The Boy Scouts of America’s Charter and Bylaws, Rules and Regulations, policies, and program guidelines help provide a safe and consistent program. Council and unit charters as well as individual registration are conditioned upon adherence to those requirements.
Adult volunteer leaders and units that allow youth or units to engage in prohibited or unauthorized activities in contravention of program requirements, and leaders who fail to take steps to stop any such activities, put Scouts and the organization at risk.
Only leaders possessing the educational, emotional, and moral qualities necessary for leadership are permitted to register and serve as Scouters. Actions which put youth or the organization at risk call into question the suitability of a Scouter for leadership.
If it is determined that Scouts were allowed to participate or engage in unauthorized or prohibited activities, a leader’s registration and/or the unit’s charter may be subject to adverse action, including revocation.
Approved by the National Executive Committee, February 13, 2018
The Scouting program incorporates common activities such as swimming, climbing, cycling, archery, and snowboarding that, depending on the details, may include both real and perceived risks to participants. Those risks are managed by BSA policies, procedures, and guidelines that set limits and incorporate specific features such as safety equipment or qualified supervision. Guidance is provided by, but not limited to, the Age-Appropriate Guidelines for Scouting Activities, Safe Swim Defense, Safety Afloat, Climb on Safely, Belay On, and the BSA shooting sports program. Activity components outside of BSA program guidelines are prohibited as follows:
- Nonadherence to the Scouter Code of Conduct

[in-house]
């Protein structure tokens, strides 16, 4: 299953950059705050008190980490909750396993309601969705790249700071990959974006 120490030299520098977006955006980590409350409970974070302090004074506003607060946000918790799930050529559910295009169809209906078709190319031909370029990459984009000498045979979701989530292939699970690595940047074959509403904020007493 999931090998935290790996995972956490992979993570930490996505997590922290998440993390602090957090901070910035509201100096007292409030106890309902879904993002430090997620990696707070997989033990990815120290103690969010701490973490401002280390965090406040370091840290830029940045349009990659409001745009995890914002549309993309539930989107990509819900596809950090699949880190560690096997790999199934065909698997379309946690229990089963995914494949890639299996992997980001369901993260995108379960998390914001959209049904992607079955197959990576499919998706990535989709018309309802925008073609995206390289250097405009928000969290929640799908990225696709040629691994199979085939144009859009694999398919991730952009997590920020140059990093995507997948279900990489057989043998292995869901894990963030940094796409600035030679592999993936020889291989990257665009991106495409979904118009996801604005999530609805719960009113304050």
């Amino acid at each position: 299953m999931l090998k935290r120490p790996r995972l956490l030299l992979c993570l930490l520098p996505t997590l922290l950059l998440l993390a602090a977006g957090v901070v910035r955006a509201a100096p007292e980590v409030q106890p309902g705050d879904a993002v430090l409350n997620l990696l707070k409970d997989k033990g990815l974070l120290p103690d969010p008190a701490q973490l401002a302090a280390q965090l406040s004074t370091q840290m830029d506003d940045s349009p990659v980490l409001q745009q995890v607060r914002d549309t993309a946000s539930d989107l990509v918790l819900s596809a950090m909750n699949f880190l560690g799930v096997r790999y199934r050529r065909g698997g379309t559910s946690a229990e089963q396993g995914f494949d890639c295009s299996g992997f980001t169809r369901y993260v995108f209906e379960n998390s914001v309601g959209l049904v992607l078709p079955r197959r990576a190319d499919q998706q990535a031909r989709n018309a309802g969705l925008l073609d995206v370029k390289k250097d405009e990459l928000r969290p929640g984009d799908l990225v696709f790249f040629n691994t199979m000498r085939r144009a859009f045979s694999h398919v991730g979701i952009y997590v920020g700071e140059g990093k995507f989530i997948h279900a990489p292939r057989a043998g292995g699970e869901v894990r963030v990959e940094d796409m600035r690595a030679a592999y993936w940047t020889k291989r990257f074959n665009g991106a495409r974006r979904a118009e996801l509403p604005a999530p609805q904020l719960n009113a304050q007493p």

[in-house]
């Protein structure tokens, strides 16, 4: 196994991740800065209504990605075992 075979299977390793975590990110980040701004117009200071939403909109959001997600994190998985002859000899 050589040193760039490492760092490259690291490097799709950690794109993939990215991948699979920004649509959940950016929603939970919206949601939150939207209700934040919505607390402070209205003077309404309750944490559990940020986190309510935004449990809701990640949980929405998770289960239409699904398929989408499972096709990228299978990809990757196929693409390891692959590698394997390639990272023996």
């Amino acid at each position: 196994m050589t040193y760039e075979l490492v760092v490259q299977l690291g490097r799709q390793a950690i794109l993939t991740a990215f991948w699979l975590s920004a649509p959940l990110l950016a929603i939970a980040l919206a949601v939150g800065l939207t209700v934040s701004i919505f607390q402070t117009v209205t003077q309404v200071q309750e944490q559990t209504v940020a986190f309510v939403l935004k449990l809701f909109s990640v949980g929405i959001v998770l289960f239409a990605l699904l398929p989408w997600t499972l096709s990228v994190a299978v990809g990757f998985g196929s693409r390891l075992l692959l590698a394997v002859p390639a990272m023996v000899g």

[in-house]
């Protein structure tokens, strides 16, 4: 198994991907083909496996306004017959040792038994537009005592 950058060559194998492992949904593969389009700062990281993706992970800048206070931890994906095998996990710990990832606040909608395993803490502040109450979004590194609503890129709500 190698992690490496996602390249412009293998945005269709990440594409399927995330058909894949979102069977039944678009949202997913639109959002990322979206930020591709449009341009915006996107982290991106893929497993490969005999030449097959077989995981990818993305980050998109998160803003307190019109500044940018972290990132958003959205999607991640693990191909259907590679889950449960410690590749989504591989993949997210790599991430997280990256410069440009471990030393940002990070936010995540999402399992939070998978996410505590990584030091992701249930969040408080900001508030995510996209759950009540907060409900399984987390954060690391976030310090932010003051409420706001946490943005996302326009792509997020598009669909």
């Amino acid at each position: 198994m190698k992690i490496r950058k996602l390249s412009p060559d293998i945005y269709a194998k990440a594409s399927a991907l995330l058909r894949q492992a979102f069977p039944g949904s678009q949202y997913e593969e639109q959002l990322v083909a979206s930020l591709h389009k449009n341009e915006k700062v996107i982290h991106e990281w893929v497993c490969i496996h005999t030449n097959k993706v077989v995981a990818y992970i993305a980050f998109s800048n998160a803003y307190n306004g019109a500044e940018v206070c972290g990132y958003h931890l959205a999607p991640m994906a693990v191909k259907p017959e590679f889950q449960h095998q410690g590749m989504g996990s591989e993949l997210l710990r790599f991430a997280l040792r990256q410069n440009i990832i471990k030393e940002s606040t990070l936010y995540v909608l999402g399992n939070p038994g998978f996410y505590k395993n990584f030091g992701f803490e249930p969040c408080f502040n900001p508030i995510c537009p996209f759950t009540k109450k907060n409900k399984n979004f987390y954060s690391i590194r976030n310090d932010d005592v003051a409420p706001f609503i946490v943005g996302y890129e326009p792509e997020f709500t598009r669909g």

- Any activity that is not aligned with the current Age-Appropriate Guidelines for Scouting Activities
- Aquatic activities that fail to comply with Safe Swim Defense and/or Safety Afloat
- Activities related to COPE or climbing that fail to comply with Climb on Safely and/or Belay On. This includes activities on courses that are not constructed to comply with standards set by the Association for Challenge Course Technology (ACCT) and/or are not inspected annually for integrity.
- Flying—use of hang gliders, ultralights, experimental aircraft, or nontethered hot-air balloons, or flying in an aircraft as part of a search-and-rescue mission (exceptions: transportation to Scouting events by commercial airlines; flying or tethered hot-air balloon flights following completion of the Flying Plan Checklist)
- Motorized vehicles used as program or activities—including all-terrain vehicles (ATVs), off-road vehicles, motorized personal watercraft (PWC), and motorized speed events (exceptions: council-approved ATV and PWC programs that comply with National Camp Accreditation Program [NCAP] standards; go-karting conducted at a commercial facility that provides equipment and supervision of cart operation; youth completing the Motorboating merit badge)
- Shooting or throwing sports outside of BSA program literature and guidance. Examples of prohibited activities (with exceptions in italics) include: